First up, AI-powered cloud services are making it easier-than-ever for brands to incorporate machine learning solutions into their enterprise operations and customer experiences. The set of new cloud-based machine learning tools that Amazon introduced at its AWS re:Invent two weeks ago is a good example of the kind of AI tools that brands can incorporate today to upgrade the backend of their websites and apps so as to provide a more customized experience for their customers. Hotels.com is currently using Translate to power automated translations of customer reviews for the site’s listings around the world and improve customer experience via localization.

The advances in AI also mean major improvements to the voice assistants powering the aforementioned voice interfaces. Alexa and Google Assistant both received significant updates that enabled voice identification for multi-user support, payment support for completing transactions via voice, and better conversational skills at large. Alexa, in particular, received backend updates that leverage deeper contextual learning to help Alexa better understand contexts (such as which Echo device it is operating on) and differentiate its answers accordingly. Siri is poised to receive a significant update as Apple confirms its acquisition of the music-recognition app Shazam.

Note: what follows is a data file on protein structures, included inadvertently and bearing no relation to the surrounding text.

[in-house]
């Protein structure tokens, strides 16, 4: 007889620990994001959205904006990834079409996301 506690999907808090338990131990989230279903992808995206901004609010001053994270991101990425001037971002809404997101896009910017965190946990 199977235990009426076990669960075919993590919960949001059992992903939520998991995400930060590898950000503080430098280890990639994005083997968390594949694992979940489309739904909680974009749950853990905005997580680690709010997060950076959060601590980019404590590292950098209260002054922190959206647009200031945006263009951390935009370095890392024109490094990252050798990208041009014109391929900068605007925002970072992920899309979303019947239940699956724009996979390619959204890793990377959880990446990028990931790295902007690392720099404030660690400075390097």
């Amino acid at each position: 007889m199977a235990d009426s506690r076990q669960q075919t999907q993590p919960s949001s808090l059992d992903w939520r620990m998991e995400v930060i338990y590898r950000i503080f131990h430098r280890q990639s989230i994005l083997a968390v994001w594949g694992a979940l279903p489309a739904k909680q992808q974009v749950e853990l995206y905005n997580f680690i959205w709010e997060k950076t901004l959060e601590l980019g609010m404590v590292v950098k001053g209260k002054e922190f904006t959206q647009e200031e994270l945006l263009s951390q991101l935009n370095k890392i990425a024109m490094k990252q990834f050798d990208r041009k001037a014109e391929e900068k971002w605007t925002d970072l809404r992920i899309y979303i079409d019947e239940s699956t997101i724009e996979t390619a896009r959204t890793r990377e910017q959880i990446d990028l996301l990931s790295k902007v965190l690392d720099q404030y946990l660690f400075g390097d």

Developments in driverless cars throughout the year also highlighted the growing application of AI, specifically machine learning and computer vision. As of today, a total of 53 cities in the world are piloting autonomous vehicles programs. 14 of them are in the US, with 16 more US cities preparing to launch similar programs, according to The Global Atlas of Autonomous Vehicles in Cities, a joint effort between Bloomberg Philanthropies and the Aspen Institute, Lyft is offering rides in self-driving car in Boston and SF, while Uber’s fleet of self-driving cars in Pittsburgh back on the road after an accident is resolved. With many automakers aiming to roll out market-ready autonomous vehicles by 2020, the AI-powered self-driving software will quickly improve with the increasing number of road tests in the coming years.